That brings us to the second presidency job -- the one Van Rompuy will stand down from in less than a year.
That is unlikely to be decided until next Autumn -- and it is expected that the decision will be made in the time-honoured way -- with the 28 EU prime ministers haggling all night at a summit until white smoke is released at the crack of dawn, when they settle on the least bad candidate.
For any sitting prime minister, this process of selecting Van Rompuy's successor is a much more appealing prospect than running a continent-wide election campaign from March until May with no certainty of getting the job.
From Kenny's perspective, the job is also more appealing because it suits his skills-set, such as good chairing abilities, unlike the commission job.
That latter position requires a capacity for massive amounts of detailed knowledge of the complicated and technocratic EU stuff that sends most people to sleep, even seasoned politicians.
All that said, the Van Rompuy job does require smarts and some degree of policy literacy. Does Kenny have what it takes?
Many people thought him a man of little substance for a long period after he became Fine Gael leader. I did too, for a period (and I still do when forced to sit through any of his rambling and self-indulgent unscripted speeches which he laces with cliches and are riddles with non-sequiturs).
But what changed my mind was a lunch event in London a decade ago, when he was a guest speaker at an event co-hosted by the British Conservative Party and the German Christian Democrats (Angela Merkel's party).
Both parties have spent most of the past half-century in power and when they are in opposition (as they were at the time) they are hungry for policy ideas.
Some of their big beasts were in attendance at the London lunch. I expected them to rip Kenny apart when they quizzed him on policy matters. Instead, after delivering his set-piece speech fluently and competently, he handled the question-and-answer session remarkably well.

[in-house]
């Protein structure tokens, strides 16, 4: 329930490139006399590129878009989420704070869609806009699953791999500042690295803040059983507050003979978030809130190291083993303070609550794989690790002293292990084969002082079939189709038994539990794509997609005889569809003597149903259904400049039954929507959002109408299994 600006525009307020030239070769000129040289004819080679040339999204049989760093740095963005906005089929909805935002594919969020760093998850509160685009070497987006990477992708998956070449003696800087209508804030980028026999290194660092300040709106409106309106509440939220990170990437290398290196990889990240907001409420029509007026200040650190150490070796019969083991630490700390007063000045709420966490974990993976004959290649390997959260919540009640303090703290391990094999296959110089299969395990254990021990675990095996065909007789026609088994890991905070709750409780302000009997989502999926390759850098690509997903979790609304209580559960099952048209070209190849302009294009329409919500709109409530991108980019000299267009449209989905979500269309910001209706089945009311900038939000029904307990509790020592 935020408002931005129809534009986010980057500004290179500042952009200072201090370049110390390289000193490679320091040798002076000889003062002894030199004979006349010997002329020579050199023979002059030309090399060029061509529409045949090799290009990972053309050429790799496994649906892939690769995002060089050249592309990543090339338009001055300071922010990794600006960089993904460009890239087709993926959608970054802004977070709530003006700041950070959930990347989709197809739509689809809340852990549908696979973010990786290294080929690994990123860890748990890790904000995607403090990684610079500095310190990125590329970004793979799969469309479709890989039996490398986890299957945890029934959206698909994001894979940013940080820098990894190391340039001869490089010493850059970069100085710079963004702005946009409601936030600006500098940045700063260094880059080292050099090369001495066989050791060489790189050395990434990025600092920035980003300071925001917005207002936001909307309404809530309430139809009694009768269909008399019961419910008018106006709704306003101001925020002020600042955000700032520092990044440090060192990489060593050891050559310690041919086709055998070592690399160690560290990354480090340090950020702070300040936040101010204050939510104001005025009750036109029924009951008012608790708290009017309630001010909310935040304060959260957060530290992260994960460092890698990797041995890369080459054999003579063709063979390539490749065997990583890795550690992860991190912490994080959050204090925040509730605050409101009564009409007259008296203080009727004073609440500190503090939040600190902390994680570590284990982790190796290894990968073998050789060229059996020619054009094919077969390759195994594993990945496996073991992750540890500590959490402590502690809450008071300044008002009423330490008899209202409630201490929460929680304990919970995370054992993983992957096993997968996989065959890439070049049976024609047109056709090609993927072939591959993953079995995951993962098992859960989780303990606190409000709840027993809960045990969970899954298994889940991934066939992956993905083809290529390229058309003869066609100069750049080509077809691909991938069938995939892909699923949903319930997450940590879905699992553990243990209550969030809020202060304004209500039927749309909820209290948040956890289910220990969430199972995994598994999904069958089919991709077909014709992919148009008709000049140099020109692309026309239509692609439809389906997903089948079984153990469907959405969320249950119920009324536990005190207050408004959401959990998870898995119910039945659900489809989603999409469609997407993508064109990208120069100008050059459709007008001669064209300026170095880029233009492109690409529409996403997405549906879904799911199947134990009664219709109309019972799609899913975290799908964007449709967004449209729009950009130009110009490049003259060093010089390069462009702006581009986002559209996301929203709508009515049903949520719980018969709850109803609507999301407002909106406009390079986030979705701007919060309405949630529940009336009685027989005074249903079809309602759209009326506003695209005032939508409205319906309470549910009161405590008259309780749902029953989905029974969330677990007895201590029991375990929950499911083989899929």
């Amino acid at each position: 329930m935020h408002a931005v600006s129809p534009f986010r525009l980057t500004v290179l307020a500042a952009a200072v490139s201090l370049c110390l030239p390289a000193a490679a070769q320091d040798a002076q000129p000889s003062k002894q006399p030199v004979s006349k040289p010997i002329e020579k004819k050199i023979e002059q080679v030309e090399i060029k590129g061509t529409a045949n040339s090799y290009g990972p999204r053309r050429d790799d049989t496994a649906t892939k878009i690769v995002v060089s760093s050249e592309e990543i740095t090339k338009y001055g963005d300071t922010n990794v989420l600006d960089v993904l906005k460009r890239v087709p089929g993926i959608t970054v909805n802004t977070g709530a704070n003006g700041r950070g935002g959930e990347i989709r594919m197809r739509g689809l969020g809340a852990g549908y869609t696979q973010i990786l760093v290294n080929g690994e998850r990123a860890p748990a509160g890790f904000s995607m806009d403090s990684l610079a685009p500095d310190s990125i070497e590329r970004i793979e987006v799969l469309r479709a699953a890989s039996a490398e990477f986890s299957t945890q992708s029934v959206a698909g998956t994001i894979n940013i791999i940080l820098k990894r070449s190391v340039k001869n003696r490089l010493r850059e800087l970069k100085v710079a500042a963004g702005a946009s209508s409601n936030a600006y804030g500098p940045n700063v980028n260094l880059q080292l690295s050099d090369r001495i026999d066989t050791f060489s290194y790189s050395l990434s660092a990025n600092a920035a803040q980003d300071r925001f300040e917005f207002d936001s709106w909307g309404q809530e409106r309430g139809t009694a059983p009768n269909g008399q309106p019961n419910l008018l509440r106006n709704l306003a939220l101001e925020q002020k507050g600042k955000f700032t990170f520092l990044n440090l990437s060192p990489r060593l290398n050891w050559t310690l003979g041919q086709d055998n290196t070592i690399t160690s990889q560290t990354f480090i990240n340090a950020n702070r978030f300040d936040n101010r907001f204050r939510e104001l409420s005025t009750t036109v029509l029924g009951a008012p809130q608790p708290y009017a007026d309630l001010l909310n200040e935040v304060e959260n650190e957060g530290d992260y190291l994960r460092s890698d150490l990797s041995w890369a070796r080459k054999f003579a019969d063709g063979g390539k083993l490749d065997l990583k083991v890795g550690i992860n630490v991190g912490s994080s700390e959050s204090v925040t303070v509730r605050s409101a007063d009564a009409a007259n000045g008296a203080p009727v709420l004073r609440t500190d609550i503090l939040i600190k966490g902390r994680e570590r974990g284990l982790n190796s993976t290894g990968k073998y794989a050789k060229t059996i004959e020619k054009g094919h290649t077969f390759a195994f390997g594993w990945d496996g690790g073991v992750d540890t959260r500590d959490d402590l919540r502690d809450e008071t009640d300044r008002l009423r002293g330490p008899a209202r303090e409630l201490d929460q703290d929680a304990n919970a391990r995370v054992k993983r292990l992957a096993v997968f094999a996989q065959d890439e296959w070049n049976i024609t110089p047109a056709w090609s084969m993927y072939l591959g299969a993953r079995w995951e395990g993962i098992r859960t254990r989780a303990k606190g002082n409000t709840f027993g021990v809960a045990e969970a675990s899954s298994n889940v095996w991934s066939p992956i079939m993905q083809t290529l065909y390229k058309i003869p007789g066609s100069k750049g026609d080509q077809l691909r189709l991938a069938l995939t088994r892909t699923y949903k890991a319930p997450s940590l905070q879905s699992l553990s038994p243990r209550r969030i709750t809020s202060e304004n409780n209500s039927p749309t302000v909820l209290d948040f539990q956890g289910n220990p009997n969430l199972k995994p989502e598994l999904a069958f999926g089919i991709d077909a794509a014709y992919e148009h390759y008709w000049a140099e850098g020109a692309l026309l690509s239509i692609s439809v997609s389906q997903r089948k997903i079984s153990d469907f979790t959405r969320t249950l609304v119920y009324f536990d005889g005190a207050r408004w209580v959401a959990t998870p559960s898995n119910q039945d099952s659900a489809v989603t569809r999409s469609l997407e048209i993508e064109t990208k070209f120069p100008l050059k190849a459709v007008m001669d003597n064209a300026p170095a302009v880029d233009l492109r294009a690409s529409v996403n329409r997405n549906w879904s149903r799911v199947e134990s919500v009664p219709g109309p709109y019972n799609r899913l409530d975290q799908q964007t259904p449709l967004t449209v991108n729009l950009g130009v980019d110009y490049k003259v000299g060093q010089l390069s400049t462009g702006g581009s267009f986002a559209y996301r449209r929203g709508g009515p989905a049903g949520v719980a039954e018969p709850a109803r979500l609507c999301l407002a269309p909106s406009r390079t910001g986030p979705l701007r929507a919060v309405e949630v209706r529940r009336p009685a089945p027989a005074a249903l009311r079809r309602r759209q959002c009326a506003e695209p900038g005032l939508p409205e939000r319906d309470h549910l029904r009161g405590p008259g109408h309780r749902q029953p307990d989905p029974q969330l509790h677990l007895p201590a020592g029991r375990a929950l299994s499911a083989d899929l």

He was familiar with the details of policy issues and well able to hold his own. He may not have come across as a policy intellectual, but he more than acquitted himself.
There is no doubt he is already on the list of around 10 centre-right candidates, almost all of which are sitting or former prime ministers.
To some extent, he is on that list because all EU heads of government make it on to such lists unless they have obvious weakness, such as corruption allegations against them or if the administrations they lead have done badly.
Kenny has no obvious black marks against him. Having delivered the eurozone's first big success since its crisis began, by leading his country out of bailout on schedule and having made no obvious enemies who would veto him, he is very likely to be on the shortlist to succeed Van Rompuy.
However, party stalwarts think that becoming the first Fine Gael leader to win re-election since 1926 is the prize he eyes, not EU president.
But if, at 3am at a leader's summit next autumn, his fellow prime ministers turn to him, having ruled out all other candidates, and say he is the only person they can agree on to take the role, the pressure to accept may be irresistible.
One year from now, Kenny may end up as the accidental EU president.